Vulgar Opinions: Eulogizing Lindy Ruff’s Tenure
I liked the idea of Lindy, a homegrown former player who’d been here forever and seemed as much a part of the Buffalo Sabres as the Blue and Gold Buffalo crest itself. For a while I liked the reality, a gritty coach that wouldn’t take any crap, that won by forcing less talented teams to play an ironclad system. For a while they were the perfect fit, and then at some point in the past five years or so, the idea and the reality grew further and further apart.
He became a man that was unyielding, that forced players to play a game they were ill-equipped for while his general manager kept up a steady supply of ill-equipped players. J.P. Dumont and Jay McKee left. Ales Kotalik and Dmitri Kalinin didn’t. Dainius Zubrus and Dominic Moore were the Lindy-type players that didn’t stay. Raffi Torres, Steve Bernier, and Brad Boyes probably never should have come here to begin with. And let’s not forget the players themselves who certainly share some of the blame for the past few seasons. Was Ruff terrible, was Regier, was the team? Probably none of the above, but those three things need to work with, not against one another.
All the while, his history, and his tenure, and some of the moments he had, ordering Mair, Peters, and Kaleta to go after Heatley, Spezza, and Alfredsson for example, endeared him to us in a way that probably wasn’t healthy. I can’t think of any other organization in any sport that has fans threatening to give up their season tickets if their championship-less coach is fired after over a decade of trying. I think we used Lindy Ruff as an extension of ourselves, as a way to be closer to the team. The joy in watching the Sabres win games isn’t necessarily about hockey, but about seeing your community happy, if even for a little while and for something as meaningless as a game. We liked seeing one of our own find success, and we wanted it to be one of our own that led us to the promised land. It’s rare in an era where even the most home-grown of players eventually end up playing somewhere else. And we loved it.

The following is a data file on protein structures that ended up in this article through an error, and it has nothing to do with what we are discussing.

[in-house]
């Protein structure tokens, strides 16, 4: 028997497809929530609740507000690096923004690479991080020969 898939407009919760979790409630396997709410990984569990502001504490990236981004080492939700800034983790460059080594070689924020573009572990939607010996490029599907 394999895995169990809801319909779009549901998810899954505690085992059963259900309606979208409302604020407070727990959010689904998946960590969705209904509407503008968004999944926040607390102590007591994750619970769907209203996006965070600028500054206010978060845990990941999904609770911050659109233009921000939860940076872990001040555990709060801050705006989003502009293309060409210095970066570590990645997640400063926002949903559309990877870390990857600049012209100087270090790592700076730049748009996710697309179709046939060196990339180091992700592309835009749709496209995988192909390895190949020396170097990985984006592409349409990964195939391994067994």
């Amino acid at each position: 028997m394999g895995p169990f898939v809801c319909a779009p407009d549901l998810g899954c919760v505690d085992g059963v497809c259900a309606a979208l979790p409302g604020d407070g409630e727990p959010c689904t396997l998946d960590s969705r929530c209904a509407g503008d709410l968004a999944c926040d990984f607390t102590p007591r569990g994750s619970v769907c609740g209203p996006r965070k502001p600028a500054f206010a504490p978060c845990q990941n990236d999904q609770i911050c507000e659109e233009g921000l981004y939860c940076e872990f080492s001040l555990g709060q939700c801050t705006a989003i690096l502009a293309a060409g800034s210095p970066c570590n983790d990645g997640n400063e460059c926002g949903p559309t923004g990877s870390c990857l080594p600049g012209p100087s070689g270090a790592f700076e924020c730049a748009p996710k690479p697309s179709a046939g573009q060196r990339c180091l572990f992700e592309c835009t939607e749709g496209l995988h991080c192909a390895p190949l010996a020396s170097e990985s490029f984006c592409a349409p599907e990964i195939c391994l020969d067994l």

That’s why it’s so disappointing today, even if the rational among us know that Lindy Ruff’s faults had long started to outweigh his positive qualities. It’s not the cold, emotionless move of firing a failing coach, it’s watching one of our own be sent off into the sunset. No matter what, that hurts a little.